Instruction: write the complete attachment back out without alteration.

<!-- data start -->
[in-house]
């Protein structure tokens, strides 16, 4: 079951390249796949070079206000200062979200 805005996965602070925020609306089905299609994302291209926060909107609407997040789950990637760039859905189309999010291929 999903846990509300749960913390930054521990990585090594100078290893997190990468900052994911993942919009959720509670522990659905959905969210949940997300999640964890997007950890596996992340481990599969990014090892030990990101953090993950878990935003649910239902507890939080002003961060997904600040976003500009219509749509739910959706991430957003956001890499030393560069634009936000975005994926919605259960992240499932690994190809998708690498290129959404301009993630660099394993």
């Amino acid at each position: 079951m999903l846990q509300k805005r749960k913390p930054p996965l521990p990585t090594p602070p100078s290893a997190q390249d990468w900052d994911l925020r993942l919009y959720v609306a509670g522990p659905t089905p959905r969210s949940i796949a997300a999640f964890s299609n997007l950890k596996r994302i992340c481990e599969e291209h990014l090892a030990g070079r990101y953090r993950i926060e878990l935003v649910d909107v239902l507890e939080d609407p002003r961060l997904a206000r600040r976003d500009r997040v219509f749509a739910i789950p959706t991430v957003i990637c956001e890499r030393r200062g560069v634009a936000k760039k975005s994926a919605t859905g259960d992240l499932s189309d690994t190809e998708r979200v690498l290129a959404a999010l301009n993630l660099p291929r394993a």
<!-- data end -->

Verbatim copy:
[in-house]
């Protein structure tokens, strides 16, 4: 079951390249796949070079206000200062979200 805005996965602070925020609306089905299609994302291209926060909107609407997040789950990637760039859905189309999010291929 999903846990509300749960913390930054521990990585090594100078290893997190990468900052994911993942919009959720509670522990659905959905969210949940997300999640964890997007950890596996992340481990599969990014090892030990990101953090993950878990935003649910239902507890939080002003961060997904600040976003500009219509749509739910959706991430957003956001890499030393560069634009936000975005994926919605259960992240499932690994190809998708690498290129959404301009993630660099394993």
């Amino acid at each position: 079951m999903l846990q509300k805005r749960k913390p930054p996965l521990p990585t090594p602070p100078s290893a997190q390249d990468w900052d994911l925020r993942l919009y959720v609306a509670g522990p659905t089905p959905r969210s949940i796949a997300a999640f964890s299609n997007l950890k596996r994302i992340c481990e599969e291209h990014l090892a030990g070079r990101y953090r993950i926060e878990l935003v649910d909107v239902l507890e939080d609407p002003r961060l997904a206000r600040r976003d500009r997040v219509f749509a739910i789950p959706t991430v957003i990637c956001e890499r030393r200062g560069v634009a936000k760039k975005s994926a919605t859905g259960d992240l499932s189309d690994t190809e998708r979200v690498l290129a959404a999010l301009n993630l660099p291929r394993a």